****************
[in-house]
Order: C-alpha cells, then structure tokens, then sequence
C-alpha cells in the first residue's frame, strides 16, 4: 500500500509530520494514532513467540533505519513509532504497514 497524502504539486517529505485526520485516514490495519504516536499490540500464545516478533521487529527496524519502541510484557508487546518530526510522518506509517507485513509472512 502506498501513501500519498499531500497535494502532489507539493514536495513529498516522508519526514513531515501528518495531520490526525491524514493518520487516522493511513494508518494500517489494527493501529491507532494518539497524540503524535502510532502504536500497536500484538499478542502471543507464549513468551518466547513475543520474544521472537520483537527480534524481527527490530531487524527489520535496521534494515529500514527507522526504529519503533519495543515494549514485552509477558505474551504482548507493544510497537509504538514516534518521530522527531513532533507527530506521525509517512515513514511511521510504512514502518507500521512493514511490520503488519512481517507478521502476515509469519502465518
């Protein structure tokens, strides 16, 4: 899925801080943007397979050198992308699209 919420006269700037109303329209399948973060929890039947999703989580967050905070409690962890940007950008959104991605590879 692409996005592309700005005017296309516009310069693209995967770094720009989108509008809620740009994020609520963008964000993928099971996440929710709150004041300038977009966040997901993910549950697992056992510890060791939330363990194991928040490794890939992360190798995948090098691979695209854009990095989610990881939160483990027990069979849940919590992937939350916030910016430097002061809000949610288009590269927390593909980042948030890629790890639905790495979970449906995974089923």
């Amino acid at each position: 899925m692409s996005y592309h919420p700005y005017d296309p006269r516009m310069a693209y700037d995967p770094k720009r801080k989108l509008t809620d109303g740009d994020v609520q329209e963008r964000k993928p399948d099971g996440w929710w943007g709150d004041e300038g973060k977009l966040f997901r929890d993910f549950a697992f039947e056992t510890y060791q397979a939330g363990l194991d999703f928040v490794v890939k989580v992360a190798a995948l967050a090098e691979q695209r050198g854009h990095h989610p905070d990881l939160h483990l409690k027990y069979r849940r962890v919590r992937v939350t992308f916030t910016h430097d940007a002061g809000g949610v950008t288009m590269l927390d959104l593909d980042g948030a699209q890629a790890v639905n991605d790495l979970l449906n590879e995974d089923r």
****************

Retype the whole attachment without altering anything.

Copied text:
[in-house]
Order: C-alpha cells, then structure tokens, then sequence
C-alpha cells in the first residue's frame, strides 16, 4: 500500500509530520494514532513467540533505519513509532504497514 497524502504539486517529505485526520485516514490495519504516536499490540500464545516478533521487529527496524519502541510484557508487546518530526510522518506509517507485513509472512 502506498501513501500519498499531500497535494502532489507539493514536495513529498516522508519526514513531515501528518495531520490526525491524514493518520487516522493511513494508518494500517489494527493501529491507532494518539497524540503524535502510532502504536500497536500484538499478542502471543507464549513468551518466547513475543520474544521472537520483537527480534524481527527490530531487524527489520535496521534494515529500514527507522526504529519503533519495543515494549514485552509477558505474551504482548507493544510497537509504538514516534518521530522527531513532533507527530506521525509517512515513514511511521510504512514502518507500521512493514511490520503488519512481517507478521502476515509469519502465518
């Protein structure tokens, strides 16, 4: 899925801080943007397979050198992308699209 919420006269700037109303329209399948973060929890039947999703989580967050905070409690962890940007950008959104991605590879 692409996005592309700005005017296309516009310069693209995967770094720009989108509008809620740009994020609520963008964000993928099971996440929710709150004041300038977009966040997901993910549950697992056992510890060791939330363990194991928040490794890939992360190798995948090098691979695209854009990095989610990881939160483990027990069979849940919590992937939350916030910016430097002061809000949610288009590269927390593909980042948030890629790890639905790495979970449906995974089923």
């Amino acid at each position: 899925m692409s996005y592309h919420p700005y005017d296309p006269r516009m310069a693209y700037d995967p770094k720009r801080k989108l509008t809620d109303g740009d994020v609520q329209e963008r964000k993928p399948d099971g996440w929710w943007g709150d004041e300038g973060k977009l966040f997901r929890d993910f549950a697992f039947e056992t510890y060791q397979a939330g363990l194991d999703f928040v490794v890939k989580v992360a190798a995948l967050a090098e691979q695209r050198g854009h990095h989610p905070d990881l939160h483990l409690k027990y069979r849940r962890v919590r992937v939350t992308f916030t910016h430097d940007a002061g809000g949610v950008t288009m590269l927390d959104l593909d980042g948030a699209q890629a790890v639905n991605d790495l979970l449906n590879e995974d089923r």